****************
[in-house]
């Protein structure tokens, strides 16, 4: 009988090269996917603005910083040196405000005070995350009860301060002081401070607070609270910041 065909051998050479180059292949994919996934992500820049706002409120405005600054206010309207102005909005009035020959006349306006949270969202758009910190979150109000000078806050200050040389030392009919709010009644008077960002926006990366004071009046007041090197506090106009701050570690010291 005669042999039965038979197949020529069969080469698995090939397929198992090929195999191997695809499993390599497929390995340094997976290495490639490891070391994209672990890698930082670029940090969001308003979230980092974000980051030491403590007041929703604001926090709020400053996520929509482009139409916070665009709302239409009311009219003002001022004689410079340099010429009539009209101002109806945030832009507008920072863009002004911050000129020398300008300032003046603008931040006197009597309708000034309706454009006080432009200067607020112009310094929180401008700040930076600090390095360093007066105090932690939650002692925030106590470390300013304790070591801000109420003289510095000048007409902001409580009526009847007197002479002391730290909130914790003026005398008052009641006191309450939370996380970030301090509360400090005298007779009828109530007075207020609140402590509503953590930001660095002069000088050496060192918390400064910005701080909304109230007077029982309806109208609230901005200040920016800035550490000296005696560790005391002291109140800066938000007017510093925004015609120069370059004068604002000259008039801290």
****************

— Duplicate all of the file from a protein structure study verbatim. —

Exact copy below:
[in-house]
């Protein structure tokens, strides 16, 4: 009988090269996917603005910083040196405000005070995350009860301060002081401070607070609270910041 065909051998050479180059292949994919996934992500820049706002409120405005600054206010309207102005909005009035020959006349306006949270969202758009910190979150109000000078806050200050040389030392009919709010009644008077960002926006990366004071009046007041090197506090106009701050570690010291 005669042999039965038979197949020529069969080469698995090939397929198992090929195999191997695809499993390599497929390995340094997976290495490639490891070391994209672990890698930082670029940090969001308003979230980092974000980051030491403590007041929703604001926090709020400053996520929509482009139409916070665009709302239409009311009219003002001022004689410079340099010429009539009209101002109806945030832009507008920072863009002004911050000129020398300008300032003046603008931040006197009597309708000034309706454009006080432009200067607020112009310094929180401008700040930076600090390095360093007066105090932690939650002692925030106590470390300013304790070591801000109420003289510095000048007409902001409580009526009847007197002479002391730290909130914790003026005398008052009641006191309450939370996380970030301090509360400090005298007779009828109530007075207020609140402590509503953590930001660095002069000088050496060192918390400064910005701080909304109230007077029982309806109208609230901005200040920016800035550490000296005696560790005391002291109140800066938000007017510093925004015609120069370059004068604002000259008039801290």